Look, your parents gave you a truck, vacation, and huge help on what seems to be an extravagant mortgage that they probably had to co-sign on for you to qualify. Attempting to get past the fact that a tanning bed is a weird present in general even if they plan to tan for the trip…

    $1500 is a huge present on $85K of gross salary plus up to 40K in commissions. You seem to couch the large mortgage and choosing organic diet by reporting charitable giving… but it’s a misinterpretation of how wealthy you are it seems. You don’t mention other large expenses like student loans or insurance on that truck but life adds up quickly. Your parents aren’t going to time their deaths for whenever you need an emergency fund so you need to start thinking ahead. She’s right. You’re being absolutely ridiculous.

    1. My husband would always put me in the safer, newer car just because he cares about my well being and wants to protect me. He always makes sure I have a new car first and foremost. He also is far more capable of handling issues that could come up roadside if something went wrong (changing a tire, which I can do but I am not strong, safety walking up some random road alone at night, stuff like that). But ya, wife is selfish. Ridiculous.

  29. what everyone else said, plus “my parents are 60, so…..” ouch, dude. Just ouch. I mean, putting a number on anyone to imply their time is nearly up is a bit much but 60? Yowser.

    1. dinoceros says:

      That is precisely why I don’t agree with the folks who are bending over backwards to talk about how he’s sweetly trying to show his love. Sure, maybe that is all he was taught — that money = love. But anybody who sees 60-year-old parents and assumes that they are going to die soon and thus give them piles of money is not getting the benefit of the doubt from me…

    2. Right? 60 is so not old anymore. You’re talking 20-25 years most likely, barring any significant health issues. And once you start on the health issues, there goes your inheritance. Medicare only covers so much, you have to keep getting classified and reclassified to get services like in home health care or physical therapy. And it’s the details, you need a hospital bed – ok. You want one with the push button thing so you can raise the person to sitting? Extra. You want a new mattress? Extra. Nice wheel chair? Extra. New cancer treatment? Oh my god so much extra.

      1. dinoceros says:

        Yep! My stepgrandpa made a ton of money through investments. He passed away and set it up so that his wife could live in a really, really nice facility. It’s SO EXPENSIVE. None of the kids are getting inheritances, most likely. His stepkids are upset, but my stepmom and her sibling are cool with it because their mom is happy.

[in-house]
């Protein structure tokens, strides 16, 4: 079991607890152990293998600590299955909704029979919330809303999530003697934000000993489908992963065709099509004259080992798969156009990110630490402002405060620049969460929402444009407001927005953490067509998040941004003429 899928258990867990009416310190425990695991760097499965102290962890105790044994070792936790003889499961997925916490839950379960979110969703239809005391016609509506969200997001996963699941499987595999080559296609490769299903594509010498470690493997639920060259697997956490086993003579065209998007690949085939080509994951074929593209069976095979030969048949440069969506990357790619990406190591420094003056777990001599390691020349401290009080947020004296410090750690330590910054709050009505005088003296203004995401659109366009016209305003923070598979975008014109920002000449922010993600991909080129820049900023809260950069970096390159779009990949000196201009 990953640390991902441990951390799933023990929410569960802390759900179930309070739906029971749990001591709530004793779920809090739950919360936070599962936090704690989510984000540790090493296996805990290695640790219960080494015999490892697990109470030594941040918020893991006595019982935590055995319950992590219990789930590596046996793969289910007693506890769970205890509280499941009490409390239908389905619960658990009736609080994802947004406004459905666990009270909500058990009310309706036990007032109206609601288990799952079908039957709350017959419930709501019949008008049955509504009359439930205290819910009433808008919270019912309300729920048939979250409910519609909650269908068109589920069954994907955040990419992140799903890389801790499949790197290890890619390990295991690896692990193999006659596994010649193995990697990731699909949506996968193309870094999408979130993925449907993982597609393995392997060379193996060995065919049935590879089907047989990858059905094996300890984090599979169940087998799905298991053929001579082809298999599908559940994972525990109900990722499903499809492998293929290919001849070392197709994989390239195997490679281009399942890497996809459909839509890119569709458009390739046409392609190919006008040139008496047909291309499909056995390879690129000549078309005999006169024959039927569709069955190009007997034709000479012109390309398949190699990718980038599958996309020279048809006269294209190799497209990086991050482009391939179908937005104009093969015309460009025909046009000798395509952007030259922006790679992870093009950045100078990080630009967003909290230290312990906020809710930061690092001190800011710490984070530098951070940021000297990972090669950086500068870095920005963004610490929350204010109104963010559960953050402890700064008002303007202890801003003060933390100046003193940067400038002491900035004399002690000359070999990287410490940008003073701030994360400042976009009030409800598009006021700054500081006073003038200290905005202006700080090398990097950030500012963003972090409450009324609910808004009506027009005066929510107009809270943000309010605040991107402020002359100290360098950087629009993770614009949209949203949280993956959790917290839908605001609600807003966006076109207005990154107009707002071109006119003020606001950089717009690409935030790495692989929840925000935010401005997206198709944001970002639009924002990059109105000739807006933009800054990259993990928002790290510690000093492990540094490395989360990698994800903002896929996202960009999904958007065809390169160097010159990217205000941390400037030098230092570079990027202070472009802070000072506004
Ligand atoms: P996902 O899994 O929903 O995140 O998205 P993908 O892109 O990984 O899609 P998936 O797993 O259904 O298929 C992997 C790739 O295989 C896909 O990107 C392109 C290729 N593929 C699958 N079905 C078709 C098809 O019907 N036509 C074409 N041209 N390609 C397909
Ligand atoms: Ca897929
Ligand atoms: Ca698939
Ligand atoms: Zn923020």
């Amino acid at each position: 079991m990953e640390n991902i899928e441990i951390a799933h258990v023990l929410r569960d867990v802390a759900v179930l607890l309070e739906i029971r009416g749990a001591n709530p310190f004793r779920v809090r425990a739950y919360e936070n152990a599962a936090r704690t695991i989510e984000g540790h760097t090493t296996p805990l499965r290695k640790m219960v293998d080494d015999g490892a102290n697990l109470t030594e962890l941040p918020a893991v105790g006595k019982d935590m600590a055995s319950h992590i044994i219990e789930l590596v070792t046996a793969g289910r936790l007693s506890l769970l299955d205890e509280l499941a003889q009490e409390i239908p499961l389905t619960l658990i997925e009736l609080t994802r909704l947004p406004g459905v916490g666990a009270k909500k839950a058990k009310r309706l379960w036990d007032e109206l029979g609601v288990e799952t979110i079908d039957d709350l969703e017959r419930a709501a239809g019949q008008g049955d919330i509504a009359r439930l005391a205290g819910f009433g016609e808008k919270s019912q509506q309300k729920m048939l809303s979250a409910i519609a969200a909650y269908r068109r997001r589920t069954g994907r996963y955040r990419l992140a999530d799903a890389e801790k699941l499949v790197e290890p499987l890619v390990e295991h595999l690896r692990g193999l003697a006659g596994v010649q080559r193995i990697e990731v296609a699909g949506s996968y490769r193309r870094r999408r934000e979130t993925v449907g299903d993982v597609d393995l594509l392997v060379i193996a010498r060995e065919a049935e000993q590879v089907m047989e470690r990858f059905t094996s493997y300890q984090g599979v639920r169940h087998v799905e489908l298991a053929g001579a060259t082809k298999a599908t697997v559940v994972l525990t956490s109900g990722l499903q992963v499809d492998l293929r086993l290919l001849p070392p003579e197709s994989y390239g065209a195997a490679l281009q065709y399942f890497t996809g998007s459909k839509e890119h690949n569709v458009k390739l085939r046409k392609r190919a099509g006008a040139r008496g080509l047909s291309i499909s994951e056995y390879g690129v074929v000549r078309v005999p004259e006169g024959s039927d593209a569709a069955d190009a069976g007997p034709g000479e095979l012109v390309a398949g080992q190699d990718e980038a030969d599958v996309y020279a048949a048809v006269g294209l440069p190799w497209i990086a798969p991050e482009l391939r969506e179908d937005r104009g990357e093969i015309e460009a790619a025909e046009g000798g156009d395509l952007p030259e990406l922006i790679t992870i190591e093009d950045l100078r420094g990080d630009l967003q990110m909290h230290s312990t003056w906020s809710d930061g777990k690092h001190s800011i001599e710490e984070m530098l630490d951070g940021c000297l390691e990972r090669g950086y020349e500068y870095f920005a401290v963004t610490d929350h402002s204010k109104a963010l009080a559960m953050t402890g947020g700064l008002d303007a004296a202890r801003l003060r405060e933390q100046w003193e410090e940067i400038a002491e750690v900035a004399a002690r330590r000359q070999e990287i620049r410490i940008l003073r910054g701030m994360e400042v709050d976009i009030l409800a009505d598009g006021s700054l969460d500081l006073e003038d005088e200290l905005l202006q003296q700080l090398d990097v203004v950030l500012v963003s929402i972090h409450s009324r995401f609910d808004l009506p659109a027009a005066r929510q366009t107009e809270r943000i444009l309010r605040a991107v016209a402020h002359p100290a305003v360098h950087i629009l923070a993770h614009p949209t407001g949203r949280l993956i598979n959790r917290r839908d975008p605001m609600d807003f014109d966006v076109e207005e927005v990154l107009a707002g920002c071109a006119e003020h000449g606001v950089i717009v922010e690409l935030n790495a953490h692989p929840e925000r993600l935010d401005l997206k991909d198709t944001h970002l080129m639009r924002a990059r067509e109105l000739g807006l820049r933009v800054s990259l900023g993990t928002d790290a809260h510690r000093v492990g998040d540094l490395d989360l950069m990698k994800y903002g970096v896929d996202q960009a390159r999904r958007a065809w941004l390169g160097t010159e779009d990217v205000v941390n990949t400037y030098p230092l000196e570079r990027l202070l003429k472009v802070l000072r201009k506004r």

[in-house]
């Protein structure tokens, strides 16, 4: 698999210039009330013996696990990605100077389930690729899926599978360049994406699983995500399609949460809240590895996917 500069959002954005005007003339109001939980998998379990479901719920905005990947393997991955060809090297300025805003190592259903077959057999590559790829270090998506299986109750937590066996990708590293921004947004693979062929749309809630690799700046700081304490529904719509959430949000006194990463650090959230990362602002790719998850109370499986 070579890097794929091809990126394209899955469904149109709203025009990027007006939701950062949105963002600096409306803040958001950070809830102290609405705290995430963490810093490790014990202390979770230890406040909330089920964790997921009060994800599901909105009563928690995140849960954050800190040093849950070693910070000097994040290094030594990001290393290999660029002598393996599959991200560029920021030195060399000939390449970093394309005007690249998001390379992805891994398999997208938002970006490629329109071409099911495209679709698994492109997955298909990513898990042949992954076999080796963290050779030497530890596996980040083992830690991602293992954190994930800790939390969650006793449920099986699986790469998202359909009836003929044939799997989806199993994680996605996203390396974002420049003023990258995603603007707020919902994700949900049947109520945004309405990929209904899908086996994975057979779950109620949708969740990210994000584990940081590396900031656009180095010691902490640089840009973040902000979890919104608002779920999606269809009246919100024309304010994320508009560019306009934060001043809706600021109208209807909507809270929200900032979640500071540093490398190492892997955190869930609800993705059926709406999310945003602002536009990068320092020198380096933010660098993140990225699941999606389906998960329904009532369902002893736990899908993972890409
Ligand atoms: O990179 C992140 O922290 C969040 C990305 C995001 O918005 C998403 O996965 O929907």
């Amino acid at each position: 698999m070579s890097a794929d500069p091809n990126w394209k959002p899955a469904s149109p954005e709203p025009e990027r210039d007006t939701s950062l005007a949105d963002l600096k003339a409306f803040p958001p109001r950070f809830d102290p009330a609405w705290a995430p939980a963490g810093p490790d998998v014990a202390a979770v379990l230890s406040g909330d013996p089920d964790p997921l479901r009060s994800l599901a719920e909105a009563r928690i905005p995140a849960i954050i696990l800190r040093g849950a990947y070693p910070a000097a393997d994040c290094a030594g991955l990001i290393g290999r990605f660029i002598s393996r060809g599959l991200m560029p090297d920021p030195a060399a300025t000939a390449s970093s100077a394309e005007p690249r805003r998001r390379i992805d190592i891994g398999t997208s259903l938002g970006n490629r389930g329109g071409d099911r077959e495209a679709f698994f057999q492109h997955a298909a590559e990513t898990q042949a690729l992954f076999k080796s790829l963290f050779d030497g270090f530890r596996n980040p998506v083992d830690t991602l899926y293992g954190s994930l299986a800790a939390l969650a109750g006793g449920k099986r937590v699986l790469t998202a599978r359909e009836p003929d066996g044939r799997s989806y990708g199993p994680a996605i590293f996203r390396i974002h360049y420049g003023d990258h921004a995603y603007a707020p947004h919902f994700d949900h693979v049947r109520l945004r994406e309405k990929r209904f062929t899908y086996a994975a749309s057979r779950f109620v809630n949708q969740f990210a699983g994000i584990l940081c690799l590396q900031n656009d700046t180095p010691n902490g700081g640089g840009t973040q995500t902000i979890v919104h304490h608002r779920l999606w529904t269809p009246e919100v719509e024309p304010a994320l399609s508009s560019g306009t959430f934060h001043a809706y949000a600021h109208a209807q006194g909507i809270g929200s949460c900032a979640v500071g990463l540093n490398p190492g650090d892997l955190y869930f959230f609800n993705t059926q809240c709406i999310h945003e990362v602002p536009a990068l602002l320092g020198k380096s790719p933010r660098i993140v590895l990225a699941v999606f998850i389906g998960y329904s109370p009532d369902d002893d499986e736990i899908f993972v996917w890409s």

But I think that if these parents are used to a high standard of living, then it’s very likely they are going to end up in a similar situation if they live a long time.

  30. Avatar photo Skyblossom says:

    LW You seem clueless in many ways. You know that you pay a mortgage and that you buy organic foods but you don’t seem to realize that you must pay for other things like taxes and utilities and insurance and getting the cars serviced, etc. You seem happily disconnected from your own cost of living. You’re also clueless in thinking that your parents will probably die any time now. Unless they both have some terminal conditions they will likely live at least 25 more years each and at least one of them will probably live 30+ more years. I get the impression that you don’t feel you need to save for a car for your wife because just as soon as your parents die you will have loads of money to spend so why worry about saving for a car when you’ll have loads of money very soon. You also seem callously unconcerned about your wife’s welfare. You don’t care if she is driving a car that is on it’s last leg and will sooner or later leave her stranded or broken down on a road or where something will fail and causes her to be in a wreck. You seem to think she is selfish for wanting something newer and safer.

    If I was your parent and you seemed as clueless to me as you do here I would put any inheritance you were to receive in a trust that gave you a payment every month but would never let you get your hands on the principal. Your parents may also be spending their money. You can’t take it with you and it is their money that they earned and saved and invested and they may choose to spend most of it enjoying life including buying you nice gifts. You should never assume that there will be lots of money to be inherited.

  31. I couldn’t agree more with Wendy’s advice. A tanning bed? Is that something they even indicated they wanted?